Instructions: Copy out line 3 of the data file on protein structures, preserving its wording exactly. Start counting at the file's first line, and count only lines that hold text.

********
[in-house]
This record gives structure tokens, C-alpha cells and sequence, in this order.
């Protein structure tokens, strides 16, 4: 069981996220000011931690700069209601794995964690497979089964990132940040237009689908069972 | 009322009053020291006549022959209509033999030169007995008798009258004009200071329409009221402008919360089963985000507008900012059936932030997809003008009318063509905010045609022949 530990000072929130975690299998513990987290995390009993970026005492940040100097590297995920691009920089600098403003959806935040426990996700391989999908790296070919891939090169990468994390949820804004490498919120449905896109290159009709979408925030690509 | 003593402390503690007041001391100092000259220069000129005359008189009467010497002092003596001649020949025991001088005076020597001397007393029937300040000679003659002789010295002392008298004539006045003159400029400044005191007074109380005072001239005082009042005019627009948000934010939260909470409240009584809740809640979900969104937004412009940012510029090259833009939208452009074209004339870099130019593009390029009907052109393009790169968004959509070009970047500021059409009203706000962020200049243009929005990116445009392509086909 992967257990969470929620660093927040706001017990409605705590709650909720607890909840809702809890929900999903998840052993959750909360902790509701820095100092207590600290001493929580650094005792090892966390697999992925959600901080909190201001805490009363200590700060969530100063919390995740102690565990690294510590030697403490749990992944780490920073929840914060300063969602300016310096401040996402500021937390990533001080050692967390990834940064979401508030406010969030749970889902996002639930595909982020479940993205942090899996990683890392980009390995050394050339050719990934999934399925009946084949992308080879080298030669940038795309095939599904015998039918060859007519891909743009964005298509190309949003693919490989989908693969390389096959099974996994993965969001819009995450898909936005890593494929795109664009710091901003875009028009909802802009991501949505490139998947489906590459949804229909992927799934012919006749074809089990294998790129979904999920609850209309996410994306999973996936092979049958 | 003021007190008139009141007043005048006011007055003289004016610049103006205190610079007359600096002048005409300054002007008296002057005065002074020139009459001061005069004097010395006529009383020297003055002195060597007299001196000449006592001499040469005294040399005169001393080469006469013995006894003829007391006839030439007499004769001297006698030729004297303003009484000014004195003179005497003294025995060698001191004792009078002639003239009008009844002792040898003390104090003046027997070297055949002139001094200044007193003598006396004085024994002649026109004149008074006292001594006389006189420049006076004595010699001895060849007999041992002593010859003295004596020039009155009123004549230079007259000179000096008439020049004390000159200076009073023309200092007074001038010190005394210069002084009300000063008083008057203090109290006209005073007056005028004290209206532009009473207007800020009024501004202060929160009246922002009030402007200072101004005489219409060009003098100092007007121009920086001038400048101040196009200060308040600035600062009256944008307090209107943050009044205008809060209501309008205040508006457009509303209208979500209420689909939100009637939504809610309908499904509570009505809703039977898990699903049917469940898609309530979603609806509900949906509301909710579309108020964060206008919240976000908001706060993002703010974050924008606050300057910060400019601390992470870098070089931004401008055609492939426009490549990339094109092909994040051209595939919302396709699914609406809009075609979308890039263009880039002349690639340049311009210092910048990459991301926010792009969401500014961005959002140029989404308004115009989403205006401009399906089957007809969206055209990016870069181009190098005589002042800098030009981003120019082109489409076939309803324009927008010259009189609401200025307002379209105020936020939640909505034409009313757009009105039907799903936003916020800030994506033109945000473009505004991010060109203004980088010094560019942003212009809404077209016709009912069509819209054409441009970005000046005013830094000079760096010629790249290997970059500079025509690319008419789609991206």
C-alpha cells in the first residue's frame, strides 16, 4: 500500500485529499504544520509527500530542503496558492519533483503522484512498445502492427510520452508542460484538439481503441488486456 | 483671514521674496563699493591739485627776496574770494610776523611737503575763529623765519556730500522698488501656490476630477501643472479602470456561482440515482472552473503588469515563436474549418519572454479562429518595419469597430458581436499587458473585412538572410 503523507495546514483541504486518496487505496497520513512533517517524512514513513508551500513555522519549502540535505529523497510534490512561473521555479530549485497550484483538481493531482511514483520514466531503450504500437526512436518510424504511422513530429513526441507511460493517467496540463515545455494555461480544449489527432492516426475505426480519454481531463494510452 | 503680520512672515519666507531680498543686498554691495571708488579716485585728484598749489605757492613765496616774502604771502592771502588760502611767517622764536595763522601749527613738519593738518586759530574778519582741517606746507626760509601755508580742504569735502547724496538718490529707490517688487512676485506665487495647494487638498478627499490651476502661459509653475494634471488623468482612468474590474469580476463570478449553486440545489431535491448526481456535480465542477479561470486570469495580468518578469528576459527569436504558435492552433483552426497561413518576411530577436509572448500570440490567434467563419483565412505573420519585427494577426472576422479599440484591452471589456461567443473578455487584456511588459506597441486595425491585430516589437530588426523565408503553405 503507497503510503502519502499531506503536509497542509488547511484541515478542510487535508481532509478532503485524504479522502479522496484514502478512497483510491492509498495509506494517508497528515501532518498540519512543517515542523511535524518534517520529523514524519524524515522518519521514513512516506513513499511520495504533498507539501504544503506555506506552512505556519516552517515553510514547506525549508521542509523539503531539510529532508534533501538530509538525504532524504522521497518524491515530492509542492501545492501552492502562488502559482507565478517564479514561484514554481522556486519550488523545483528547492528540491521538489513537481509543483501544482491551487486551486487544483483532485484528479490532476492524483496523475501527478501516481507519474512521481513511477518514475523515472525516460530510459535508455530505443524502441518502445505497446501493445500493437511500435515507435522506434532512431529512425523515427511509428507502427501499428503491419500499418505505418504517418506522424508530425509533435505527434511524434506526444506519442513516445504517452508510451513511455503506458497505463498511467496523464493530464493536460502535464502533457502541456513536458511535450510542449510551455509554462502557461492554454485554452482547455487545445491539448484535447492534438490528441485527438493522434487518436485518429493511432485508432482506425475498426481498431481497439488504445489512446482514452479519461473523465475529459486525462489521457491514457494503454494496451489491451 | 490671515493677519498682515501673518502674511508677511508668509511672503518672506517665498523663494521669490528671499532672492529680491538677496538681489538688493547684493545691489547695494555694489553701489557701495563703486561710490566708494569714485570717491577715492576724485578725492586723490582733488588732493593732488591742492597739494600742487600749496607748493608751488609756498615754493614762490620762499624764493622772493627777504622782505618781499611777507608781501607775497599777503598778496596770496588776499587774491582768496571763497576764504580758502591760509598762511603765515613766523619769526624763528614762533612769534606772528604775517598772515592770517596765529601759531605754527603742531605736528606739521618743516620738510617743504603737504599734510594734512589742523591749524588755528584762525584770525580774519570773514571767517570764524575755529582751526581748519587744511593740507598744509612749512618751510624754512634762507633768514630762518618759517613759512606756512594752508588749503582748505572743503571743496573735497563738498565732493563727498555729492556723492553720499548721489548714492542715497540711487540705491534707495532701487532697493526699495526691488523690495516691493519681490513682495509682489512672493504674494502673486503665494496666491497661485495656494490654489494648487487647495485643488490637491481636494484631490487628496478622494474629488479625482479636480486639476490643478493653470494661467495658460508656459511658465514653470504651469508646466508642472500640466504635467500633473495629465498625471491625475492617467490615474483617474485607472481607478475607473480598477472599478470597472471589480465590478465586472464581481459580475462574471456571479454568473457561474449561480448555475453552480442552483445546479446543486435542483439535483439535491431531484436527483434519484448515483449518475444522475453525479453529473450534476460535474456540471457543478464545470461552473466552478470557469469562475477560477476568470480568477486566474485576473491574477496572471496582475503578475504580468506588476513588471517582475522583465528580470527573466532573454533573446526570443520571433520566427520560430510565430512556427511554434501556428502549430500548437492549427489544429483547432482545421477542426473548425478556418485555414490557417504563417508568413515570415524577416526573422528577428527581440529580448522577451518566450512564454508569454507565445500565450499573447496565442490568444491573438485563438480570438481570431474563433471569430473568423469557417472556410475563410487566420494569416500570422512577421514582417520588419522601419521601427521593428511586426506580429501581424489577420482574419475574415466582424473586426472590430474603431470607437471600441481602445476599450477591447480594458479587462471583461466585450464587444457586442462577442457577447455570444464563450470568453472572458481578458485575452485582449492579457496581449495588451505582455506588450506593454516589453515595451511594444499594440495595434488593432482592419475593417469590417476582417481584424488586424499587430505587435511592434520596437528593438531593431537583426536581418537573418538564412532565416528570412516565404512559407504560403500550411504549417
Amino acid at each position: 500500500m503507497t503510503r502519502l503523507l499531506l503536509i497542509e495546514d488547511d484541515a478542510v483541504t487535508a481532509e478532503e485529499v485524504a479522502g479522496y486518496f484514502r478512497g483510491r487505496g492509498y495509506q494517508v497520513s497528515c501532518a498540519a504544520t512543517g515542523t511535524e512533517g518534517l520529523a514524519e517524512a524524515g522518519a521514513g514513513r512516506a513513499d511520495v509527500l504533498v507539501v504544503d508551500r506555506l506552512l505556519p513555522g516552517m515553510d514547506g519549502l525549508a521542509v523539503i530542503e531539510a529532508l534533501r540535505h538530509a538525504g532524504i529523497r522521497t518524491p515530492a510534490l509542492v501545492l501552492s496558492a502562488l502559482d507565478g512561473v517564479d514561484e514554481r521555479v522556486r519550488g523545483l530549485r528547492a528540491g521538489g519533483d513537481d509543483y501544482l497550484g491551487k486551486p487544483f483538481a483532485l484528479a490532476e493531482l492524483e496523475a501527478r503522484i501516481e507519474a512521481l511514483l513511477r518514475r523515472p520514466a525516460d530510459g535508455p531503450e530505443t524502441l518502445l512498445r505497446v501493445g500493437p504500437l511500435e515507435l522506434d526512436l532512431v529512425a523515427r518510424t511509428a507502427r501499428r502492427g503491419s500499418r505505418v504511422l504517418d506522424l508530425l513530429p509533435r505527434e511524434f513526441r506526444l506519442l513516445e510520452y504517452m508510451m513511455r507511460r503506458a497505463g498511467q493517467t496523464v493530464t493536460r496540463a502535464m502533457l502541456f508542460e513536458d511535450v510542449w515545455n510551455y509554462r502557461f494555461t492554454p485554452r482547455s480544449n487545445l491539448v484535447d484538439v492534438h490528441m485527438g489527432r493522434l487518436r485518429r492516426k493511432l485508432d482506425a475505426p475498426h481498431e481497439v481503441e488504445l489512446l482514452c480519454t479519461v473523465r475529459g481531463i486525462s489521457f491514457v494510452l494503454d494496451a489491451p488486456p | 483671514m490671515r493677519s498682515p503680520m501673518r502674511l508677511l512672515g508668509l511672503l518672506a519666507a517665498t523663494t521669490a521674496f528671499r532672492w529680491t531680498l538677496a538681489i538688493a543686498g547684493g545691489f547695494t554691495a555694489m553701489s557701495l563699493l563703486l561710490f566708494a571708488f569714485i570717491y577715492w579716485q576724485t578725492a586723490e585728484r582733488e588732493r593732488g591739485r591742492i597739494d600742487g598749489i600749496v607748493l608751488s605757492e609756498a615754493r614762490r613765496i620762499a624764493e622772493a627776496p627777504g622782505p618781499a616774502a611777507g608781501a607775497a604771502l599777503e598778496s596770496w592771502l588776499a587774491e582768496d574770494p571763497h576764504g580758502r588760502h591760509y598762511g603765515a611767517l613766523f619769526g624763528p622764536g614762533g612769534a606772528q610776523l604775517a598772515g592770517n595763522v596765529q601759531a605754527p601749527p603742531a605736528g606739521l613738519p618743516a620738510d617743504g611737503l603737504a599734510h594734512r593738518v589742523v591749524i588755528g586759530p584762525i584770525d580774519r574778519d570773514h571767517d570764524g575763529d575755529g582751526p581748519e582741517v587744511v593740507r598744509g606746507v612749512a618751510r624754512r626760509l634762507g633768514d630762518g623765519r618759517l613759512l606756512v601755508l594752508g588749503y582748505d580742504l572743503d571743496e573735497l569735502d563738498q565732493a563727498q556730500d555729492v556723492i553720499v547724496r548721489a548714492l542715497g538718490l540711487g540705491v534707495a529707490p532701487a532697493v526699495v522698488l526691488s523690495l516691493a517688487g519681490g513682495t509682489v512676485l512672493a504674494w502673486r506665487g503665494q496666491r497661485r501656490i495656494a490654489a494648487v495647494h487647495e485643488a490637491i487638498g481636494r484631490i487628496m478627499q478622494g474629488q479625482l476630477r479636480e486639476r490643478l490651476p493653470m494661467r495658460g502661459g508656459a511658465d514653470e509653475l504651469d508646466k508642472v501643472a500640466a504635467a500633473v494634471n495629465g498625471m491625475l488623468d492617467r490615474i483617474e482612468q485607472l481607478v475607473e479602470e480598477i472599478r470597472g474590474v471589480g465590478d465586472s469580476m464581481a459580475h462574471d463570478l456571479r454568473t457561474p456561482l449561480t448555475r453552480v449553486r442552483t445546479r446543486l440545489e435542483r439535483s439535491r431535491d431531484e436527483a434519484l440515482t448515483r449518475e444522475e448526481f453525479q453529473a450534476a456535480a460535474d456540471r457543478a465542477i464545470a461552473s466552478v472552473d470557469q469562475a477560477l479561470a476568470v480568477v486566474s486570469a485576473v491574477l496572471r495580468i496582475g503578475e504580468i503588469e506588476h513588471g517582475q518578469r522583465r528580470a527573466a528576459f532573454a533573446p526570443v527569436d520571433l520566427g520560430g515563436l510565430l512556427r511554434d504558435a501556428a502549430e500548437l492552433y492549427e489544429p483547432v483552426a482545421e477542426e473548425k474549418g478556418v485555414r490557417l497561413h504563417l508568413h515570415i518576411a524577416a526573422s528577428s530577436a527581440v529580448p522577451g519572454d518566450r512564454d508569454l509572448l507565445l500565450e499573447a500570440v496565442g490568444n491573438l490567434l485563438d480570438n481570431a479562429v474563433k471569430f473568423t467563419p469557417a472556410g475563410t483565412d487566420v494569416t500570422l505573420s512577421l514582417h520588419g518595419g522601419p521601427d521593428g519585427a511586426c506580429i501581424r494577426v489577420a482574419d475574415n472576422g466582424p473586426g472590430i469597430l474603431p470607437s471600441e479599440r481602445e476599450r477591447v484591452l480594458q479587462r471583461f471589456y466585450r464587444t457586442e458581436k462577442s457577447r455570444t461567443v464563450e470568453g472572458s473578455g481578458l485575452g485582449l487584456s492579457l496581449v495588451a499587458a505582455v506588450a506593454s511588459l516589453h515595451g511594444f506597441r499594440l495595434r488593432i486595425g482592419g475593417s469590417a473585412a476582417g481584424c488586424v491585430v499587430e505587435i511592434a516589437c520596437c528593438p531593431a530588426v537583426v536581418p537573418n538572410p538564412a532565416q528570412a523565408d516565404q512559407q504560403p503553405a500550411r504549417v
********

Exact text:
């Protein structure tokens, strides 16, 4: 069981996220000011931690700069209601794995964690497979089964990132940040237009689908069972 | 009322009053020291006549022959209509033999030169007995008798009258004009200071329409009221402008919360089963985000507008900012059936932030997809003008009318063509905010045609022949 530990000072929130975690299998513990987290995390009993970026005492940040100097590297995920691009920089600098403003959806935040426990996700391989999908790296070919891939090169990468994390949820804004490498919120449905896109290159009709979408925030690509 | 003593402390503690007041001391100092000259220069000129005359008189009467010497002092003596001649020949025991001088005076020597001397007393029937300040000679003659002789010295002392008298004539006045003159400029400044005191007074109380005072001239005082009042005019627009948000934010939260909470409240009584809740809640979900969104937004412009940012510029090259833009939208452009074209004339870099130019593009390029009907052109393009790169968004959509070009970047500021059409009203706000962020200049243009929005990116445009392509086909 992967257990969470929620660093927040706001017990409605705590709650909720607890909840809702809890929900999903998840052993959750909360902790509701820095100092207590600290001493929580650094005792090892966390697999992925959600901080909190201001805490009363200590700060969530100063919390995740102690565990690294510590030697403490749990992944780490920073929840914060300063969602300016310096401040996402500021937390990533001080050692967390990834940064979401508030406010969030749970889902996002639930595909982020479940993205942090899996990683890392980009390995050394050339050719990934999934399925009946084949992308080879080298030669940038795309095939599904015998039918060859007519891909743009964005298509190309949003693919490989989908693969390389096959099974996994993965969001819009995450898909936005890593494929795109664009710091901003875009028009909802802009991501949505490139998947489906590459949804229909992927799934012919006749074809089990294998790129979904999920609850209309996410994306999973996936092979049958 | 003021007190008139009141007043005048006011007055003289004016610049103006205190610079007359600096002048005409300054002007008296002057005065002074020139009459001061005069004097010395006529009383020297003055002195060597007299001196000449006592001499040469005294040399005169001393080469006469013995006894003829007391006839030439007499004769001297006698030729004297303003009484000014004195003179005497003294025995060698001191004792009078002639003239009008009844002792040898003390104090003046027997070297055949002139001094200044007193003598006396004085024994002649026109004149008074006292001594006389006189420049006076004595010699001895060849007999041992002593010859003295004596020039009155009123004549230079007259000179000096008439020049004390000159200076009073023309200092007074001038010190005394210069002084009300000063008083008057203090109290006209005073007056005028004290209206532009009473207007800020009024501004202060929160009246922002009030402007200072101004005489219409060009003098100092007007121009920086001038400048101040196009200060308040600035600062009256944008307090209107943050009044205008809060209501309008205040508006457009509303209208979500209420689909939100009637939504809610309908499904509570009505809703039977898990699903049917469940898609309530979603609806509900949906509301909710579309108020964060206008919240976000908001706060993002703010974050924008606050300057910060400019601390992470870098070089931004401008055609492939426009490549990339094109092909994040051209595939919302396709699914609406809009075609979308890039263009880039002349690639340049311009210092910048990459991301926010792009969401500014961005959002140029989404308004115009989403205006401009399906089957007809969206055209990016870069181009190098005589002042800098030009981003120019082109489409076939309803324009927008010259009189609401200025307002379209105020936020939640909505034409009313757009009105039907799903936003916020800030994506033109945000473009505004991010060109203004980088010094560019942003212009809404077209016709009912069509819209054409441009970005000046005013830094000079760096010629790249290997970059500079025509690319008419789609991206």